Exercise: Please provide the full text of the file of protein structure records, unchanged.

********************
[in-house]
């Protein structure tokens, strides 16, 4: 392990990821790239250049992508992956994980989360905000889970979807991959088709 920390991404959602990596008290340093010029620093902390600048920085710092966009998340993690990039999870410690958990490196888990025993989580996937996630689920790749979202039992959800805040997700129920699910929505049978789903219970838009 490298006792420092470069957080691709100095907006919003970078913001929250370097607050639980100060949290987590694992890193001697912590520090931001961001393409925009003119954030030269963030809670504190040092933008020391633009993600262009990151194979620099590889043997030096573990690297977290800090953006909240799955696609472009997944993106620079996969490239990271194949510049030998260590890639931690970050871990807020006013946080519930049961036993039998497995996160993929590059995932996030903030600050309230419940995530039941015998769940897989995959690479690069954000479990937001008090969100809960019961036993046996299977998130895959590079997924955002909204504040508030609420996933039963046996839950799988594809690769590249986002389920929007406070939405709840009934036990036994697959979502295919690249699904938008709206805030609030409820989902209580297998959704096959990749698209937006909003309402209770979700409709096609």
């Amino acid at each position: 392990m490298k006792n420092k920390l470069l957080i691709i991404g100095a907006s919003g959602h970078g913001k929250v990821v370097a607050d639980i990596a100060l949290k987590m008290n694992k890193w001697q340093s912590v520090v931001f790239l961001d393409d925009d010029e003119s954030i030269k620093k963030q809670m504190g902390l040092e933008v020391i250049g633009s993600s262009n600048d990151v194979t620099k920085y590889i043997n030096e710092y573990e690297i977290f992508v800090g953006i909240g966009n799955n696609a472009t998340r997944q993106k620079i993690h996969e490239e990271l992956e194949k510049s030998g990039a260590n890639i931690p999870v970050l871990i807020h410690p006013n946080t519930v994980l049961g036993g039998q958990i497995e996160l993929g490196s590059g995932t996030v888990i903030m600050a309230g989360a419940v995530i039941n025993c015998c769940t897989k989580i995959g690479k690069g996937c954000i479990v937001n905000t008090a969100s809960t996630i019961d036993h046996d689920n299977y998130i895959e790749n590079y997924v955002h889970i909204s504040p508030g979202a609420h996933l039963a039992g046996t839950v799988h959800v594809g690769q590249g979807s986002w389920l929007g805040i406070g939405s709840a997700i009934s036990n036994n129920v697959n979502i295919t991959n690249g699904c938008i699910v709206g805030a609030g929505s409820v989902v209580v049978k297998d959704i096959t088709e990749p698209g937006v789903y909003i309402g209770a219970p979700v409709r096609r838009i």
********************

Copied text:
[in-house]
């Protein structure tokens, strides 16, 4: 392990990821790239250049992508992956994980989360905000889970979807991959088709 920390991404959602990596008290340093010029620093902390600048920085710092966009998340993690990039999870410690958990490196888990025993989580996937996630689920790749979202039992959800805040997700129920699910929505049978789903219970838009 490298006792420092470069957080691709100095907006919003970078913001929250370097607050639980100060949290987590694992890193001697912590520090931001961001393409925009003119954030030269963030809670504190040092933008020391633009993600262009990151194979620099590889043997030096573990690297977290800090953006909240799955696609472009997944993106620079996969490239990271194949510049030998260590890639931690970050871990807020006013946080519930049961036993039998497995996160993929590059995932996030903030600050309230419940995530039941015998769940897989995959690479690069954000479990937001008090969100809960019961036993046996299977998130895959590079997924955002909204504040508030609420996933039963046996839950799988594809690769590249986002389920929007406070939405709840009934036990036994697959979502295919690249699904938008709206805030609030409820989902209580297998959704096959990749698209937006909003309402209770979700409709096609």
């Amino acid at each position: 392990m490298k006792n420092k920390l470069l957080i691709i991404g100095a907006s919003g959602h970078g913001k929250v990821v370097a607050d639980i990596a100060l949290k987590m008290n694992k890193w001697q340093s912590v520090v931001f790239l961001d393409d925009d010029e003119s954030i030269k620093k963030q809670m504190g902390l040092e933008v020391i250049g633009s993600s262009n600048d990151v194979t620099k920085y590889i043997n030096e710092y573990e690297i977290f992508v800090g953006i909240g966009n799955n696609a472009t998340r997944q993106k620079i993690h996969e490239e990271l992956e194949k510049s030998g990039a260590n890639i931690p999870v970050l871990i807020h410690p006013n946080t519930v994980l049961g036993g039998q958990i497995e996160l993929g490196s590059g995932t996030v888990i903030m600050a309230g989360a419940v995530i039941n025993c015998c769940t897989k989580i995959g690479k690069g996937c954000i479990v937001n905000t008090a969100s809960t996630i019961d036993h046996d689920n299977y998130i895959e790749n590079y997924v955002h889970i909204s504040p508030g979202a609420h996933l039963a039992g046996t839950v799988h959800v594809g690769q590249g979807s986002w389920l929007g805040i406070g939405s709840a997700i009934s036990n036994n129920v697959n979502i295919t991959n690249g699904c938008i699910v709206g805030a609030g929505s409820v989902v209580v049978k297998d959704i096959t088709e990749p698209g937006v789903y909003i309402g209770a219970p979700v409709r096609r838009i």